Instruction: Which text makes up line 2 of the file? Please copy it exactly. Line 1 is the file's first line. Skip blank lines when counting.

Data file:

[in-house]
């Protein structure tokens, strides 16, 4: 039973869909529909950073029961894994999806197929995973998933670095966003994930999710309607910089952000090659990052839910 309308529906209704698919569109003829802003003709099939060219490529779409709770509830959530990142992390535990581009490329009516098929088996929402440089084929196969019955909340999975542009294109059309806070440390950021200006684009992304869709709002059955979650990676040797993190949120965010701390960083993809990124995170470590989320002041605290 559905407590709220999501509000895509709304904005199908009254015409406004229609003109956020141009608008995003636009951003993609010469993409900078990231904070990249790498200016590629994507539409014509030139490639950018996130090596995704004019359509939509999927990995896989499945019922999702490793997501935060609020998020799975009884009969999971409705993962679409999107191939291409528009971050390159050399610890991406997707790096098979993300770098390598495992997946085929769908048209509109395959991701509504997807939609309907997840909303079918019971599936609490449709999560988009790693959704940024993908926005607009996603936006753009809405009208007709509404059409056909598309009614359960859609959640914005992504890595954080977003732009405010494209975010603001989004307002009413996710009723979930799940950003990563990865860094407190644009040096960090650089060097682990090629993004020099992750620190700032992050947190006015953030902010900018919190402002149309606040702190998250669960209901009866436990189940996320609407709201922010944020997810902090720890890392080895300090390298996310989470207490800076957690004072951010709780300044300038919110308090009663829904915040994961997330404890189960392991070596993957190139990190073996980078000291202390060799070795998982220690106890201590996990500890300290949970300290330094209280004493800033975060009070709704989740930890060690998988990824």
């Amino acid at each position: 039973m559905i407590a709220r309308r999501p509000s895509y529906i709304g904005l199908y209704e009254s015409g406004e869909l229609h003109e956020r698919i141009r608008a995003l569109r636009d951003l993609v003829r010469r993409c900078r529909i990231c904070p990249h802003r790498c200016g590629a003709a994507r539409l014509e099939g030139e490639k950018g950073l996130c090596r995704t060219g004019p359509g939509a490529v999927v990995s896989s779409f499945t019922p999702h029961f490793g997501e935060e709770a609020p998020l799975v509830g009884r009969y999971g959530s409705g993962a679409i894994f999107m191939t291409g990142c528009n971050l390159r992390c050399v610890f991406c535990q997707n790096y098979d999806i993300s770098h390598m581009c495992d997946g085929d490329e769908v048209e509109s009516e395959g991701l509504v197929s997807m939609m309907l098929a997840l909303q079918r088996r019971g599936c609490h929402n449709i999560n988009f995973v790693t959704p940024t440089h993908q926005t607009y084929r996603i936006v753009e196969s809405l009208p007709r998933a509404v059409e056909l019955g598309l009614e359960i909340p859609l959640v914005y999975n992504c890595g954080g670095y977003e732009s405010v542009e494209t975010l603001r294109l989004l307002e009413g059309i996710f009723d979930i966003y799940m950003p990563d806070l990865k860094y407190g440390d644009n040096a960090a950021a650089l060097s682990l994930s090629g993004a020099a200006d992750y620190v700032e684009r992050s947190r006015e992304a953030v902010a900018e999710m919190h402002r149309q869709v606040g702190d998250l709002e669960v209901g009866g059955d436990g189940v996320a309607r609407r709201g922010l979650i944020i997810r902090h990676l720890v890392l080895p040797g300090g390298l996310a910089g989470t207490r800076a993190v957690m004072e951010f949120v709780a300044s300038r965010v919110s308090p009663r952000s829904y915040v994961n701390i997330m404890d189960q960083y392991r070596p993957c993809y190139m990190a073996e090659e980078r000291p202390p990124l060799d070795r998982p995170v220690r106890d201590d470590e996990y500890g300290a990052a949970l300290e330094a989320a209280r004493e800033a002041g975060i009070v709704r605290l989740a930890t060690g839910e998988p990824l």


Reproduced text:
């Protein structure tokens, strides 16, 4: 039973869909529909950073029961894994999806197929995973998933670095966003994930999710309607910089952000090659990052839910 309308529906209704698919569109003829802003003709099939060219490529779409709770509830959530990142992390535990581009490329009516098929088996929402440089084929196969019955909340999975542009294109059309806070440390950021200006684009992304869709709002059955979650990676040797993190949120965010701390960083993809990124995170470590989320002041605290 559905407590709220999501509000895509709304904005199908009254015409406004229609003109956020141009608008995003636009951003993609010469993409900078990231904070990249790498200016590629994507539409014509030139490639950018996130090596995704004019359509939509999927990995896989499945019922999702490793997501935060609020998020799975009884009969999971409705993962679409999107191939291409528009971050390159050399610890991406997707790096098979993300770098390598495992997946085929769908048209509109395959991701509504997807939609309907997840909303079918019971599936609490449709999560988009790693959704940024993908926005607009996603936006753009809405009208007709509404059409056909598309009614359960859609959640914005992504890595954080977003732009405010494209975010603001989004307002009413996710009723979930799940950003990563990865860094407190644009040096960090650089060097682990090629993004020099992750620190700032992050947190006015953030902010900018919190402002149309606040702190998250669960209901009866436990189940996320609407709201922010944020997810902090720890890392080895300090390298996310989470207490800076957690004072951010709780300044300038919110308090009663829904915040994961997330404890189960392991070596993957190139990190073996980078000291202390060799070795998982220690106890201590996990500890300290949970300290330094209280004493800033975060009070709704989740930890060690998988990824």